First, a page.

Nest, the £20bn UK government-backed workplace pension scheme, has sold its holdings in ExxonMobil and four other energy companies after criticising their progress on managing climate change risks.
The group, which looks after the retirement savings of 10m UK workers, has dumped investments worth £40m in Exxon, Imperial Oil and Korea Electric Power Corp (Kepco), Marathon Oil and Power Assets are all part of the Hong Kong-based electric utility company.
Frustration at the response of some fossil fuel company to the threat of catastrophic global climate change is driving a small but increasing number of influential pension fund to divest businesses that are seen as hindering progress towards a low carbon economy.
“These five companies have not done enough to convince us that we should remain shareholders,” said Katharina Lindmeier, a senior responsible investment manager at Nest. “They will not return to our portfolio until they demonstrate clear progress in preparing for a low-carbon economy.”
The pension scheme had held the five companies in a £9bn climate aware fund run by UBS. The Swiss bank decided to apply the same exclusions to its suite of climate aware tracker funds that hold assets of approximately $20.8bn as well as its actively managed equity sustainability funds and fixed income sustainability funds.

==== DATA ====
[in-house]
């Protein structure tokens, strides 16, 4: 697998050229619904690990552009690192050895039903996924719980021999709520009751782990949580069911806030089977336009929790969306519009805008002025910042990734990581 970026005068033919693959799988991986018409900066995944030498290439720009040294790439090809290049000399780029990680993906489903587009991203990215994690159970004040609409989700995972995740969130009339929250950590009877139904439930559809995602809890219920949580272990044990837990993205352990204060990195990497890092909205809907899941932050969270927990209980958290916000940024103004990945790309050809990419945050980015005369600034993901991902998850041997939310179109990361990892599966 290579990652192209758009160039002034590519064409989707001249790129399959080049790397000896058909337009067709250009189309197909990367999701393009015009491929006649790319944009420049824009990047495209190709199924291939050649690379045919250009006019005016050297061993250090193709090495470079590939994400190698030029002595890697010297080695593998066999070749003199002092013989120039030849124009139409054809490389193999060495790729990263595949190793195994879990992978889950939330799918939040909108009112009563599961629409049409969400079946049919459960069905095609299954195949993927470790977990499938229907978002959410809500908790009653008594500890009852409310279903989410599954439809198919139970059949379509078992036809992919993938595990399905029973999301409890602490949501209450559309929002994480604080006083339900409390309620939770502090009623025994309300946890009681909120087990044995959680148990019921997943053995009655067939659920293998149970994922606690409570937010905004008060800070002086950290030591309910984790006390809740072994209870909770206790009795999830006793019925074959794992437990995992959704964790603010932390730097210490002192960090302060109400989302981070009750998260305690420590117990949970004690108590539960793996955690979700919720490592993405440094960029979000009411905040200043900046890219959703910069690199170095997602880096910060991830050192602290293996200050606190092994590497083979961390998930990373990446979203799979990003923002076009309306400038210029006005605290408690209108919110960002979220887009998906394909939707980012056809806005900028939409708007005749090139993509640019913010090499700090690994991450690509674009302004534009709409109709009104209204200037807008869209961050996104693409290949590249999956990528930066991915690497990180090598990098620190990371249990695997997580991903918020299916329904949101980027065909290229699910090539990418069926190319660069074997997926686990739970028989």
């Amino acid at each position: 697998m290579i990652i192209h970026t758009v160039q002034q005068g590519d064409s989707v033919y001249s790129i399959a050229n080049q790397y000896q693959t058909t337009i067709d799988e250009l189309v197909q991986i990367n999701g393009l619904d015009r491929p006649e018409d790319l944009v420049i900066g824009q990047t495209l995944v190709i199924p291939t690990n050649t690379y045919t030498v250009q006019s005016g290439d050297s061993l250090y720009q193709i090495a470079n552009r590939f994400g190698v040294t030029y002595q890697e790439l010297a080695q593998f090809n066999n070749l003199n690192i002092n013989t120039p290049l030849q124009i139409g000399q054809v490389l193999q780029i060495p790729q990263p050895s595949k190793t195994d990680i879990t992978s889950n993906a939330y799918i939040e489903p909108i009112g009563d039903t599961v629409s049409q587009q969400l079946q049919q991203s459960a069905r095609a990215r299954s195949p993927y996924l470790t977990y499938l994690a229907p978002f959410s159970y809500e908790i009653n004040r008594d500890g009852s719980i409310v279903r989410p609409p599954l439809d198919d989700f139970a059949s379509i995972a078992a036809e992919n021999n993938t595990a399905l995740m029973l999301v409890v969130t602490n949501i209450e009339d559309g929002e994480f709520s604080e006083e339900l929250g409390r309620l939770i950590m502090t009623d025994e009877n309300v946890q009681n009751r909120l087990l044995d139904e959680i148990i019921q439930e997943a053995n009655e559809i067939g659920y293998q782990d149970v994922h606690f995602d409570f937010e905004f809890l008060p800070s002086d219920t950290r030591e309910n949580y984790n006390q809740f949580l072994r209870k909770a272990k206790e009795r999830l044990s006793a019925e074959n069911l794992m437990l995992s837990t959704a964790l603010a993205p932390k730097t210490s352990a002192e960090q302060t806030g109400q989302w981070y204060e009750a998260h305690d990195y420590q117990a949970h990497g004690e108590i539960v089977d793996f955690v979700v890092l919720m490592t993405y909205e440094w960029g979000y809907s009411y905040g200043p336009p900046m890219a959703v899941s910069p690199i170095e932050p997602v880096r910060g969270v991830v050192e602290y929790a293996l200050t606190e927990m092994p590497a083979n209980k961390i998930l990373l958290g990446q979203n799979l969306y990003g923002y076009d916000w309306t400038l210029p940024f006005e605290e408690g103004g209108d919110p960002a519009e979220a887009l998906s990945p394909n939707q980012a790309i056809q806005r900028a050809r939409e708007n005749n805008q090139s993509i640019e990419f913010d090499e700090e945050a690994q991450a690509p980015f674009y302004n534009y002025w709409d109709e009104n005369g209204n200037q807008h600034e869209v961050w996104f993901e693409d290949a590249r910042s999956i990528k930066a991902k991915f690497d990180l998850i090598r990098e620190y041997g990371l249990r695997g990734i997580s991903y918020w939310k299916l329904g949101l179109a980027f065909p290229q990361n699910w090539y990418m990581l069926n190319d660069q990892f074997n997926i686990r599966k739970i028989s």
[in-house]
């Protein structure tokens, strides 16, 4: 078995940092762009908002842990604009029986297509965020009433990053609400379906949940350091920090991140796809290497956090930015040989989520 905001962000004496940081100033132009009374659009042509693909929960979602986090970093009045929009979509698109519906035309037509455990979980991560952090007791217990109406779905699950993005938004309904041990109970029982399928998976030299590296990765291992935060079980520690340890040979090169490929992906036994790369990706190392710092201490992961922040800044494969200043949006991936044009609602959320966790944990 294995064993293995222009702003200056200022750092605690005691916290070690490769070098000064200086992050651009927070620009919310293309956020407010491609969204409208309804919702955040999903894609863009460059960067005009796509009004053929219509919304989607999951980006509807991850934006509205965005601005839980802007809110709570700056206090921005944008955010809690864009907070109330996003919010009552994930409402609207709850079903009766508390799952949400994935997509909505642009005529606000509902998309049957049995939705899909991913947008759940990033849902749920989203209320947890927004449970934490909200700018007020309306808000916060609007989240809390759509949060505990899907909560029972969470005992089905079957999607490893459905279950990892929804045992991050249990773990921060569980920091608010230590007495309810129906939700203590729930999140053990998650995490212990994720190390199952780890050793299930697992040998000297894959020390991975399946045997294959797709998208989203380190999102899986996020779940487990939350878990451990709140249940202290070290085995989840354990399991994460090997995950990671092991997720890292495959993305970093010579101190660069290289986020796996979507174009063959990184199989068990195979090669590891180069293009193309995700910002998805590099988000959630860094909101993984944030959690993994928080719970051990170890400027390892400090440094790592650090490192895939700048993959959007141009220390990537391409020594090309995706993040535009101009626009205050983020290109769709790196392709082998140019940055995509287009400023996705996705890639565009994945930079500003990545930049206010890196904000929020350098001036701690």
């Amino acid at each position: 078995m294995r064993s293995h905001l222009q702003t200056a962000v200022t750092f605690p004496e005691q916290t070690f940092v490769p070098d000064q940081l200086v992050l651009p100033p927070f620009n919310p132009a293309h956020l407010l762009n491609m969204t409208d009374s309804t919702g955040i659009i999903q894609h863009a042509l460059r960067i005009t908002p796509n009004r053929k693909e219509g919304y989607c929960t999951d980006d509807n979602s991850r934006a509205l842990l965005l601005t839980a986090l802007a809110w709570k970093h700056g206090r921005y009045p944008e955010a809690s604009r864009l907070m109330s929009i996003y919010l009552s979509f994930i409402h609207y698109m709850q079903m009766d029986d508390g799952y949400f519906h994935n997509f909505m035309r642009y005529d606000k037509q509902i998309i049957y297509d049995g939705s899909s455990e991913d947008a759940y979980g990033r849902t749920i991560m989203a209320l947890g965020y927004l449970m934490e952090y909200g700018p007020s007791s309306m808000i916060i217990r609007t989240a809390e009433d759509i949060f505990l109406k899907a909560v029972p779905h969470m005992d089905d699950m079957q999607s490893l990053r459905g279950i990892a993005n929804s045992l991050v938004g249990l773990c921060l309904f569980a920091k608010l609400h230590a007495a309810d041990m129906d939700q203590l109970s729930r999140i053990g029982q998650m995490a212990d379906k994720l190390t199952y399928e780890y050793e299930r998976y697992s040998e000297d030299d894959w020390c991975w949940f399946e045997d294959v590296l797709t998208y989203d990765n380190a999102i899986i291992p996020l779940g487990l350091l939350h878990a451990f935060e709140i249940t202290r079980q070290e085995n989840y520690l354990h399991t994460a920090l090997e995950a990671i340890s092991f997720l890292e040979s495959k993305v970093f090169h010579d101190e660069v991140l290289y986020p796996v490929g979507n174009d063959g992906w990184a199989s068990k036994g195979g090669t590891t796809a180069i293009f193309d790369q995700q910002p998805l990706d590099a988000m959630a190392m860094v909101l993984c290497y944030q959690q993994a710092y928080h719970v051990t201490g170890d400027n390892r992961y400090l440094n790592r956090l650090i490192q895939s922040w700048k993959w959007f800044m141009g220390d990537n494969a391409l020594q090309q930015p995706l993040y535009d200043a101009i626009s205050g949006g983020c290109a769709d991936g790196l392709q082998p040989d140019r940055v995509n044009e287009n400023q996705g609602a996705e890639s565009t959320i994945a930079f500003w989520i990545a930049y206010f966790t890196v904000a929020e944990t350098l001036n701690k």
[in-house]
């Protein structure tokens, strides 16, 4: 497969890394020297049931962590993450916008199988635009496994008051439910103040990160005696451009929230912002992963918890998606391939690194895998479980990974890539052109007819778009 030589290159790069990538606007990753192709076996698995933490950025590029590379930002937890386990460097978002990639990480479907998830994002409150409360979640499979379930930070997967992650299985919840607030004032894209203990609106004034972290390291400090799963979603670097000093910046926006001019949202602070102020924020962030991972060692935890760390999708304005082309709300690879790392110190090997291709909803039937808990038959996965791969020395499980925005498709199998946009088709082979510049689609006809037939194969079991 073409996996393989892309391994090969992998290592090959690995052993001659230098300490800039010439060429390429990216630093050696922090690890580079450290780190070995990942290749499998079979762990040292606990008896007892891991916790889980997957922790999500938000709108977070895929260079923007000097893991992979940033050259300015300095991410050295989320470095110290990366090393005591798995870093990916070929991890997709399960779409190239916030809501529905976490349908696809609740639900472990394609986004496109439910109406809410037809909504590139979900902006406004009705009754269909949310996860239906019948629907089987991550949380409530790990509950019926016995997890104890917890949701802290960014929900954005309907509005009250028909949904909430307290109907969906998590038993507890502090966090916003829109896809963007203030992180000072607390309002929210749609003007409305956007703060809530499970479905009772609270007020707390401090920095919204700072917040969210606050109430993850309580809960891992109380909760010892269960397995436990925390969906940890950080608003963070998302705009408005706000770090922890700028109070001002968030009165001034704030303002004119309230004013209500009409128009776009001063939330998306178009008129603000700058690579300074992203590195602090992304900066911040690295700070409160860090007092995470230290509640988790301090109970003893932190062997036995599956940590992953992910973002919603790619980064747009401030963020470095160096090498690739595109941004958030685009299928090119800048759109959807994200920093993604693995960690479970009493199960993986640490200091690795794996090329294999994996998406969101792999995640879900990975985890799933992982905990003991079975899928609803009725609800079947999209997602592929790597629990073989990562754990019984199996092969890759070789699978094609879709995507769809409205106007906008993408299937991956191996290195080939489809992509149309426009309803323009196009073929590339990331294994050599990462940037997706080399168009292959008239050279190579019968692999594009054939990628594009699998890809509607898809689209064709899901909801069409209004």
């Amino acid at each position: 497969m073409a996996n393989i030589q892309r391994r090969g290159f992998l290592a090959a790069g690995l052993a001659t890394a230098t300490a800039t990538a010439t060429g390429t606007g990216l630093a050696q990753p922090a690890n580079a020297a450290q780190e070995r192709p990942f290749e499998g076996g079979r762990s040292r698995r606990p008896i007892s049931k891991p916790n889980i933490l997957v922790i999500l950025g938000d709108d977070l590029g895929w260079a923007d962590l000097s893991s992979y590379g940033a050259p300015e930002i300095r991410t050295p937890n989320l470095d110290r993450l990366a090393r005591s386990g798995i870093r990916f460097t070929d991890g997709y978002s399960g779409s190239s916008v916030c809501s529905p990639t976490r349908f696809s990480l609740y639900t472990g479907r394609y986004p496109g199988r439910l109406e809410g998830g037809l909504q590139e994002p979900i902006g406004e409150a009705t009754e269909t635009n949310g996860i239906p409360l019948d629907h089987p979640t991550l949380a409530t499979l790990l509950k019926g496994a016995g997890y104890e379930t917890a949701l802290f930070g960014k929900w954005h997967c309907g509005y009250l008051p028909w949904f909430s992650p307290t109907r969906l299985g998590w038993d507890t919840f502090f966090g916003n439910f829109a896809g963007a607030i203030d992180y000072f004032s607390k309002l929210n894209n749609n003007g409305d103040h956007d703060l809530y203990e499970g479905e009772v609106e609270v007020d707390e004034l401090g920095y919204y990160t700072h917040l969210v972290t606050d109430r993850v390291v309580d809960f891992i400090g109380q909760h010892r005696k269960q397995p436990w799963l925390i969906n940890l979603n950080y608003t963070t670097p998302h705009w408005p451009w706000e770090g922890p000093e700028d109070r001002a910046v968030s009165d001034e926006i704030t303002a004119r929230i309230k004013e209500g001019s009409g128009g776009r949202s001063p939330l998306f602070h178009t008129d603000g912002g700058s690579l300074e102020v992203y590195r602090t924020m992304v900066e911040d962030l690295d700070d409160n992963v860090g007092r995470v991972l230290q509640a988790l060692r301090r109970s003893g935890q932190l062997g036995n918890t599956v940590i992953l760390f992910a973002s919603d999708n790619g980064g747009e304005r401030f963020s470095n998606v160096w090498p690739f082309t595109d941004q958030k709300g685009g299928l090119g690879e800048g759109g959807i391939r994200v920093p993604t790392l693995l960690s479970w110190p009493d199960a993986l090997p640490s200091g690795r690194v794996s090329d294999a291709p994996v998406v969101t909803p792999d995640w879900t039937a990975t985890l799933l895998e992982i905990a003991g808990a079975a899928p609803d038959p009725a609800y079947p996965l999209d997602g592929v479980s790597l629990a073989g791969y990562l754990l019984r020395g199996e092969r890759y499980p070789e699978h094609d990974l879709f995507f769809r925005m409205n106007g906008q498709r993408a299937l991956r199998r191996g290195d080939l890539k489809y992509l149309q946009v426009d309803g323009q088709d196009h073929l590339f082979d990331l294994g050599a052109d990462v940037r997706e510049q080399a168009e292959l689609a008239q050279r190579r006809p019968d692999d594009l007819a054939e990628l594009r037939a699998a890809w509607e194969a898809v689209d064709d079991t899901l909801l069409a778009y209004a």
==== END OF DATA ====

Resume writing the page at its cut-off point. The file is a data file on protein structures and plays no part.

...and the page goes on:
Francis Condon from UBS Asset Management is the head of thematic collaboration and engagement. He said that the decision was made to sell after three years’ of discussions with 49 companies that had been identified as climate change laggards.
“Our three-year engagement programme provided the companies with time to understand our concerns and act on them,” he said. “However, where we have not seen tangible progress, we are taking action.”
UBS declined to reveal the value of the shares that it sold, but this marks the first time UBS’s asset management arm has withdrawn from energy companies in response to climate change risks.
Large institutional investors are opposed to this. DevestmentBecause they prefer to use persuasion and their voting power as shareholders in order to influence the behavior of companies.
But some of the world’s largest pension funds have They have resolutely defended their positionon climate change risks, and opted to divest companies that rely upon fossil fuels to make profit.
ABP of the Netherlands declared in October that it would Sell all of its holdings in fossil fuel companies worth more than €15bn.
The third-largest US pension funds, the New York State Common Retirement Fund was pledged last January to sell out energy companies that don’t have a plan for reducing emissions and moving away from fossil fuels.
Nest has set a new, ambitious target for carbon reduction as part of its goal to reach net zero emissions in 2050. It has committed to a 30% reduction in carbon footprint for its portfolio of publicly traded bonds and stocks by 2025. These two asset classes are expected to make up to 75 per cent of Nest’s entire investment portfolio in 2025.
“We want to be on the front foot on climate change to achieve better risk-adjusted returns for our members,” said Lindmeier. “The new climate target demonstrates that Nest is not hanging around.”
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